Date of Award

1995

Document Type

Dissertation

Degree Name

Doctor of Philosophy (PhD)

Department

Psychology

First Advisor

William Drew Gouvier

Abstract

The present study examined the effects that personal experience with head injury, task specific instruction and brain injury knowledge have on the ability to feign postconcussion symptoms and neuropsychological performance patterns seen in mild head injured patients. A sample of non-head injured and head injured college students served as the experimental subjects. These subjects were randomly assigned to conditions in which they were told to either do their best, feign deficits consistent with mild head injury without task specific instruction, or feign deficits while given task specific instruction. Subjects were also classified into one of two head injury knowledge groups based upon above average or below-to-average performance on a head injury misconception survey. Postconcussive symptom complaints were affected by head injury knowledge, instruction, and gender. Coached male malingerers with above average head injury knowledge endorsed relatively higher rates of postconcussive symptoms than any of the other groups. However, other malingering groups accurately simulated levels of postconcussive symptoms seen in the mild head injured patients. Performance on malingering tests was affected by instruction to simulate head injury, however coaching was not shown to produce a more realistic pattern of performance on the malingering tests relative to the head injured patients. The results of this study indicate that analog malingerers can accurately replicate self-reported postconcussive symptoms reported in mild head injured patients. However, malingering subjects are unable to simulate mild head injured patient's performance on clinical malingering tests. These results suggest that self-report measures of postconcussive symptoms and clinical tests are differentially vulnerable to instructions to malinger. In summary, personal experience, accuracy of head injury beliefs, and test specific coaching did not contribute to a more realistic mild head injury profile.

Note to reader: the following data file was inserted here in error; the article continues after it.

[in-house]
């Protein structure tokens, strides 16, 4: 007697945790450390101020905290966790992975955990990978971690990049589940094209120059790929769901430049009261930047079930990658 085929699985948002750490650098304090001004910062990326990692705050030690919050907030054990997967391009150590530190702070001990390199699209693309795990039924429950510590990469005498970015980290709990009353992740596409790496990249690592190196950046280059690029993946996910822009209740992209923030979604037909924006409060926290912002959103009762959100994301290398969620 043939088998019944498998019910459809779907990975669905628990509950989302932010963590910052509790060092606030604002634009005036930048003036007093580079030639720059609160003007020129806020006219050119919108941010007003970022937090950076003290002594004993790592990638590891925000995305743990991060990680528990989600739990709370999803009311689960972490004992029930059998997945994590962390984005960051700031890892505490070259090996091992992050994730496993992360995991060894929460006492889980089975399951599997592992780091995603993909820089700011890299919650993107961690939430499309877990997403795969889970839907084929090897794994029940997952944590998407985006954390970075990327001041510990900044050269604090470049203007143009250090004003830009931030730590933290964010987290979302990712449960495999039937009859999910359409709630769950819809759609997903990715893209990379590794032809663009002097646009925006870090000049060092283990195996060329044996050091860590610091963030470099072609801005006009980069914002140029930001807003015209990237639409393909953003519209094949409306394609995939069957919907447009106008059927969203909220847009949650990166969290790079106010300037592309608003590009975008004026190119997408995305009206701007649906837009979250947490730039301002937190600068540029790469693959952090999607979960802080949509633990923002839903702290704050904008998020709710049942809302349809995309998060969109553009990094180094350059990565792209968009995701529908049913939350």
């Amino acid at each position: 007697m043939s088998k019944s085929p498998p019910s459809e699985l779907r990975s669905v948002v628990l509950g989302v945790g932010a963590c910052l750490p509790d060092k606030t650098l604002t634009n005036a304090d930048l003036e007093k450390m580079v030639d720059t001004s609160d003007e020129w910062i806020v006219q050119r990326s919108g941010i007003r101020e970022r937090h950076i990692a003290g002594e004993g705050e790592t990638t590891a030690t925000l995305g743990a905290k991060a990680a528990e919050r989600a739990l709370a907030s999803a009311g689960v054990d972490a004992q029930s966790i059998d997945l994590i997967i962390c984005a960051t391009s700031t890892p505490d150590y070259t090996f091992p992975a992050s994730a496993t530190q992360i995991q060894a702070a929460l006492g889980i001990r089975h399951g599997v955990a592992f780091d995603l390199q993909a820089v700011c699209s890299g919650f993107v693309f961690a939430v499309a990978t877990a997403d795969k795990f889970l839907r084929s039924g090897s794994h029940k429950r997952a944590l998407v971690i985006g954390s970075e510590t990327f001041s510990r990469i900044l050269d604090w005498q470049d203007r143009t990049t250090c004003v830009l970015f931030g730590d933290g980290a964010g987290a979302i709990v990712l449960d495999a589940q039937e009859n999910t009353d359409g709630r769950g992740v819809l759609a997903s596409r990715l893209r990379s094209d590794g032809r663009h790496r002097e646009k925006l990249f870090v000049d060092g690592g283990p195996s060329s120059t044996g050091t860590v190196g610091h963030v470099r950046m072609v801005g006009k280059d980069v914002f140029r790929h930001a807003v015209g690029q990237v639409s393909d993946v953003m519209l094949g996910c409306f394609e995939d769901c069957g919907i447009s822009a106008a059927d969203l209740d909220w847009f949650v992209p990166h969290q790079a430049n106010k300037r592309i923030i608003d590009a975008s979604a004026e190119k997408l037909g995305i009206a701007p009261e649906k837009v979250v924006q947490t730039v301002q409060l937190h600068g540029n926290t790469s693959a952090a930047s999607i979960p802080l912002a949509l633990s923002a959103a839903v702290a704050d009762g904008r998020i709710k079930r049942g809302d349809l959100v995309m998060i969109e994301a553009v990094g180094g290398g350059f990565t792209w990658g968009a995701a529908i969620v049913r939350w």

Pages

163

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